Paperjam + Delano Business Club: During the conference, we will hear about diversity, multiculturalism, communities... How do you manage to bring them together harmoniously through the building?
Andrew Phillips: A diverse, multicultural community has naturally been drawn to Cloche d’Or. It offers a universally understood type of living. It is a classic arrangement of buildings sitting around courtyards within a relatively dense urban ensemble, not a suburban one. Courtyards evoke cultural, spatial and social memories that are common to every culture.
You have developed the master plan for Cloche d’Or. Does the final result correspond to your basic idea? What were the obstacles encountered?
We had control of the urban plots within Cloche d’Or district, but not the scale of roads and boulevards that cross the district. I will admit that I find those elements the most challenging. The heart of the new quarter is an intersection that is 50m wide! Such enormous infrastructural projects clearly work extremely well at dispersing traffic. However, enjoyable urban centres prioritise the pedestrian experience. We are developing a network of lower-scale landscapes through the middle of the lots and around the quarter that will provide a more pleasant experience for workers, residents and visitors to explore on foot.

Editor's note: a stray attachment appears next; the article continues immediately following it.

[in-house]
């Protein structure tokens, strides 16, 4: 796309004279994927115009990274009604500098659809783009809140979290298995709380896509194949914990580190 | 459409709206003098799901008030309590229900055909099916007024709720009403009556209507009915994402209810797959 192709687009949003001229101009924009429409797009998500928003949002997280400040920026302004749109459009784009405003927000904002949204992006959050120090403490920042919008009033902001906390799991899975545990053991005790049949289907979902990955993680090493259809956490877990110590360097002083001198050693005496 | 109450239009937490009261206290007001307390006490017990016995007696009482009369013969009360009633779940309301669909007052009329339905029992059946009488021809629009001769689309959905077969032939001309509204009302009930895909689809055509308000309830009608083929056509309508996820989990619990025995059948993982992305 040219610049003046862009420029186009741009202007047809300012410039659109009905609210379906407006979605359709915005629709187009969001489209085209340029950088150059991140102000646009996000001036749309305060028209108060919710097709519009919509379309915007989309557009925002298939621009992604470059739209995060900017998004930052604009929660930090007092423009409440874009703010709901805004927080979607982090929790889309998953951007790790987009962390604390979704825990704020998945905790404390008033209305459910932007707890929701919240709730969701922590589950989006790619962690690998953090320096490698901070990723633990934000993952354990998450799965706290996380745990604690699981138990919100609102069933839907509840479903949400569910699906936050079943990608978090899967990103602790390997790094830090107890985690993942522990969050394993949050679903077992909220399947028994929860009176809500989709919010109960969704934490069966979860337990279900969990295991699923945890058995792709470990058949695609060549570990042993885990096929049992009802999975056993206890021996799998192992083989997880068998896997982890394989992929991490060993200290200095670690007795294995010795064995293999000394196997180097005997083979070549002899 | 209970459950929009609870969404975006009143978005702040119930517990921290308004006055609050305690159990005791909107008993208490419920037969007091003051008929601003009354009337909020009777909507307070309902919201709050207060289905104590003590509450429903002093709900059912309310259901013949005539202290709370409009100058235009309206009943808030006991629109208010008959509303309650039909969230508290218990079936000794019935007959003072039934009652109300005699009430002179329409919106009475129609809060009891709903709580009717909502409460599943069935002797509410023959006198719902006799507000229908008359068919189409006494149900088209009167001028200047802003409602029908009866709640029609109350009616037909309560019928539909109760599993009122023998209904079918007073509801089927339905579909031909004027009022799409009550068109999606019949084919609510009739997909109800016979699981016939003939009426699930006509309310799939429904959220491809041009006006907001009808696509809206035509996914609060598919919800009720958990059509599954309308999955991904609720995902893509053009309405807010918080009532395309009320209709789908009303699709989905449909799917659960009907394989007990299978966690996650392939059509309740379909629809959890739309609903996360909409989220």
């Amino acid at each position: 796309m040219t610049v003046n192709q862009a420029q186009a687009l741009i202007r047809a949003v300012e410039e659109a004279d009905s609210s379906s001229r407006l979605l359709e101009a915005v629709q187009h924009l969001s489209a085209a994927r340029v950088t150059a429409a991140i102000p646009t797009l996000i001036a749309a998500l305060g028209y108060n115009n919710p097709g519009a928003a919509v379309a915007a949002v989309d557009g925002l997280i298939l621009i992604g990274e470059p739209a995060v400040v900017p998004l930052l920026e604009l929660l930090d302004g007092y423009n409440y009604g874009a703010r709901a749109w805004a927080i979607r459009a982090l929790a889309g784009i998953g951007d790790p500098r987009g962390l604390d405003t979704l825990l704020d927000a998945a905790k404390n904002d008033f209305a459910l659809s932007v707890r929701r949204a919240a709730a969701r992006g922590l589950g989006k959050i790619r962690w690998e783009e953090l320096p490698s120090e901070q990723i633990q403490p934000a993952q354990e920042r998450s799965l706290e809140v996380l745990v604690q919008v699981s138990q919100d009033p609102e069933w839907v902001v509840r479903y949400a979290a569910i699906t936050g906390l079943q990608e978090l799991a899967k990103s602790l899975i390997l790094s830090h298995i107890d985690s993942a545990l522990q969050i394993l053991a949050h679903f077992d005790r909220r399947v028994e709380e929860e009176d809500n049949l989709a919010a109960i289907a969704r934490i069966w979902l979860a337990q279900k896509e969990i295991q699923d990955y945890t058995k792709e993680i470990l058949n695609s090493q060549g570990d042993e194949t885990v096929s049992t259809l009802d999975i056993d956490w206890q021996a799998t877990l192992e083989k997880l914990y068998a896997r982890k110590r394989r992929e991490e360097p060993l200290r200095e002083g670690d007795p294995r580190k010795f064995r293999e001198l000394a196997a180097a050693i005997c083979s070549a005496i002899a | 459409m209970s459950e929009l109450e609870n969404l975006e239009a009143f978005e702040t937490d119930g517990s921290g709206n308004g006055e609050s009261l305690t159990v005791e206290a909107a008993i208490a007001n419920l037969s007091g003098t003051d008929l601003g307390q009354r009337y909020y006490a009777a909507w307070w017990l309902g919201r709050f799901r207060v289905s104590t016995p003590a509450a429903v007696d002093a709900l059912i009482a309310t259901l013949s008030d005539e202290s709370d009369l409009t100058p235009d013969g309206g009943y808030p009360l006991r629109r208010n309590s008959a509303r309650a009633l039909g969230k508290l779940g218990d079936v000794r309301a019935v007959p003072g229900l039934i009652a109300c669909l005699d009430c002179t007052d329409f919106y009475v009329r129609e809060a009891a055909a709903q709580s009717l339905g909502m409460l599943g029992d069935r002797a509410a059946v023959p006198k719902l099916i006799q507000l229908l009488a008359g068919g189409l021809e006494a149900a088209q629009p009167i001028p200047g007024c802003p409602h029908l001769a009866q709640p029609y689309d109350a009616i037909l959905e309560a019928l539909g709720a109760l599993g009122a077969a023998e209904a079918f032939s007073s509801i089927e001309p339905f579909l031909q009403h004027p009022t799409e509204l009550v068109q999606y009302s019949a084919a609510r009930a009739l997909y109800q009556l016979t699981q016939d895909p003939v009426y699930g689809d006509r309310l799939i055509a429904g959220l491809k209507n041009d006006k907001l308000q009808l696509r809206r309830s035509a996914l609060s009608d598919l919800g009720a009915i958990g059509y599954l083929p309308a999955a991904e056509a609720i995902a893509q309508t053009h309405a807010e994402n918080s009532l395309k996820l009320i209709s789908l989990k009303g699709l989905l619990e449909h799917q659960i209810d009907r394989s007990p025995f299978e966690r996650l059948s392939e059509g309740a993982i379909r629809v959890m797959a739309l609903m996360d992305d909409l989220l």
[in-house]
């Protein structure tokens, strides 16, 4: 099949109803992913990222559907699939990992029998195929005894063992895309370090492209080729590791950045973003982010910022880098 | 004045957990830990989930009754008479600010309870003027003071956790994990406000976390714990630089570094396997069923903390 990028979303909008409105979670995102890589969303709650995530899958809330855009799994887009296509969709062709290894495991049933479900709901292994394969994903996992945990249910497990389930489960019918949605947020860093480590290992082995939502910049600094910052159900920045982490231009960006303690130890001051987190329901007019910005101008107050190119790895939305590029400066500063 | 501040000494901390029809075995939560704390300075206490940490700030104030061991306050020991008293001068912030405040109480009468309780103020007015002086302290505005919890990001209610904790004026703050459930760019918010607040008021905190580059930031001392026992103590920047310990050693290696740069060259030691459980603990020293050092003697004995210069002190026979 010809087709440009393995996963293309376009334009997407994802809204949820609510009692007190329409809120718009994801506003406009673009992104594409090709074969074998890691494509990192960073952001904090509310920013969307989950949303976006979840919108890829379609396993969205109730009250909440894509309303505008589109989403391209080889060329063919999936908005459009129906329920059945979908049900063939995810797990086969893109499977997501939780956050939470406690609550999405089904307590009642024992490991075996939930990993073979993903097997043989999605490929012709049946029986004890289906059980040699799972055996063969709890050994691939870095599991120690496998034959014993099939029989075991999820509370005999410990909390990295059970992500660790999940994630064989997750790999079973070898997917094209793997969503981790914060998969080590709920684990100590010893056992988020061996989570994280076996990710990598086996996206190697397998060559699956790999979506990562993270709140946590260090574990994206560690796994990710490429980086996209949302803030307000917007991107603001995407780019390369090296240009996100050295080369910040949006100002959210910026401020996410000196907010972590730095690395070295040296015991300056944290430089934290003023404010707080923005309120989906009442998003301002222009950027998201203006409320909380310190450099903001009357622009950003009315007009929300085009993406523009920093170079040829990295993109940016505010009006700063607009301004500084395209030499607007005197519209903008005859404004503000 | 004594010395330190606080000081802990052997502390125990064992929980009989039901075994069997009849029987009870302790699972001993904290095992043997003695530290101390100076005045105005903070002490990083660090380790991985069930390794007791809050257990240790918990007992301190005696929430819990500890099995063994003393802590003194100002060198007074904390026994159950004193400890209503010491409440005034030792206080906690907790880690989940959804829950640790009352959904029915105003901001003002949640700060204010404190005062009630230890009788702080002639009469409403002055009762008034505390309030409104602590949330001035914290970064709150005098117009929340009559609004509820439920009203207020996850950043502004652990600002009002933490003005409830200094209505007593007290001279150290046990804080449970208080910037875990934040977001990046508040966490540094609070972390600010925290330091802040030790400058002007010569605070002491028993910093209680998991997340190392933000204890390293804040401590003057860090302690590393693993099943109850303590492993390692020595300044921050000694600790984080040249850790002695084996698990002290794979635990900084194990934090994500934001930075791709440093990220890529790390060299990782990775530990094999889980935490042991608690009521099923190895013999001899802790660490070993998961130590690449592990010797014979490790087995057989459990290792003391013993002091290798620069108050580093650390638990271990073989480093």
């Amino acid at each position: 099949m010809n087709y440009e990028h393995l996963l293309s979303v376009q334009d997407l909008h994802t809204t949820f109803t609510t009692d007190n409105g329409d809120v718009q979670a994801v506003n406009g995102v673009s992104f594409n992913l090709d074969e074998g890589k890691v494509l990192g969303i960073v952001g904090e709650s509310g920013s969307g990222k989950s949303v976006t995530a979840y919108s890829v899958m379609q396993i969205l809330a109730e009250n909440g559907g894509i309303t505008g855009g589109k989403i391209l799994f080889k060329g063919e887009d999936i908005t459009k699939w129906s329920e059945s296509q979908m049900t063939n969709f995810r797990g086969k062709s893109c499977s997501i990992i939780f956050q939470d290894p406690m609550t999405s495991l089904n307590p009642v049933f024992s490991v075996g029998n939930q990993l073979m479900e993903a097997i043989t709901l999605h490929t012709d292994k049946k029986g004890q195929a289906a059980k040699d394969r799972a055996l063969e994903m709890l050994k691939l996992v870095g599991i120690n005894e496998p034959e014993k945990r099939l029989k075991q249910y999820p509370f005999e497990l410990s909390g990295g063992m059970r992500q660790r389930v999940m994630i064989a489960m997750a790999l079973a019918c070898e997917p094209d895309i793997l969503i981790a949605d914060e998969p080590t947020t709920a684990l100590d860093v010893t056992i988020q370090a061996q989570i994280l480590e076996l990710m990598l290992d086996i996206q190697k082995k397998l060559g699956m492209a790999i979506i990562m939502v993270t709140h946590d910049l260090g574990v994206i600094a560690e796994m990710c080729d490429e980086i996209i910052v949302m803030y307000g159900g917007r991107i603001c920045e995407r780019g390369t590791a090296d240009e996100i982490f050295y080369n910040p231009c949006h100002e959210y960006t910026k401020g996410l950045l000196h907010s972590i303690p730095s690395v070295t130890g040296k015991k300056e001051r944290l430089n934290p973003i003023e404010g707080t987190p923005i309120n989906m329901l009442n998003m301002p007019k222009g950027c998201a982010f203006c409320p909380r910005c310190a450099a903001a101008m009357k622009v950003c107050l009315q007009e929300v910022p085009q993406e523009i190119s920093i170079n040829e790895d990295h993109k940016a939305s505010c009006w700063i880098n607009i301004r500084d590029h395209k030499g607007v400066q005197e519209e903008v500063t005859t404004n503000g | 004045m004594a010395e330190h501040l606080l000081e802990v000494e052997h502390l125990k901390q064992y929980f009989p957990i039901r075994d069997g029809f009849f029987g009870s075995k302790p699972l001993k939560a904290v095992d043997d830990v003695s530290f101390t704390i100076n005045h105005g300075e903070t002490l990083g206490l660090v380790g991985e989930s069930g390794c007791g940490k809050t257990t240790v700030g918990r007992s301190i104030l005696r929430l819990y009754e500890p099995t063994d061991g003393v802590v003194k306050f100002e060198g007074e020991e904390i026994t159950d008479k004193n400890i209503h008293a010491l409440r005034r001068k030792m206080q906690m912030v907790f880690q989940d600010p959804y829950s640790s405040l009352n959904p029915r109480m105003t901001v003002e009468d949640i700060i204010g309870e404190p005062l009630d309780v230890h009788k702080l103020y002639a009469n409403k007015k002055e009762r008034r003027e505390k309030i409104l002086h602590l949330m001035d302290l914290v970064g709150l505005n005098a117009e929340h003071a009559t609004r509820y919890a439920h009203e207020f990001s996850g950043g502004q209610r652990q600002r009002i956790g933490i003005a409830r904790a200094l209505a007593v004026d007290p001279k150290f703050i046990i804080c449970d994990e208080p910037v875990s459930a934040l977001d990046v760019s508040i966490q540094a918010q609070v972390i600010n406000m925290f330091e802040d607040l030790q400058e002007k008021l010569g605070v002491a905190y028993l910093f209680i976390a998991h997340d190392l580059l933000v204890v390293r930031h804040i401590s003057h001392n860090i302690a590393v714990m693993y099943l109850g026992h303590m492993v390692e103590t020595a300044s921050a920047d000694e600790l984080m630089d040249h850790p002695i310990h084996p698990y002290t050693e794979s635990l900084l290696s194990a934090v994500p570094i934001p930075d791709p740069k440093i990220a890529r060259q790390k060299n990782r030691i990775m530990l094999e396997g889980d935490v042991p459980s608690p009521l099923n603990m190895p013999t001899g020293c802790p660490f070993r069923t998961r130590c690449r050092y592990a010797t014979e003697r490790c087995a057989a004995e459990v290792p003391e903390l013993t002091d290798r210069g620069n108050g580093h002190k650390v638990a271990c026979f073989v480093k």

What are the main drivers of your work, in terms of urban planning?
Urban planning is not just architectural design on a large scale. It deals with factors beyond any an individual building. We are trying to create a positive public experience that will nurture the natural development of a community spirit. We have been trying to make a distinctive place, that has definition and a sense of a particular character. Ideally this will include a series of places that we would all want to spend our daily lives in; gardens and courtyards but also bakeries, coffee shops, bistros and art galleries--the quotidian components of a pleasant urban life.
In your opinion, what are the qualities that Luxembourg should focus on and develop further as an urban centre?
I can’t think of anything more important for Luxembourg’s future health and happiness than encouraging and helping people to leave their cars. Shared public experiences create rich urban life.”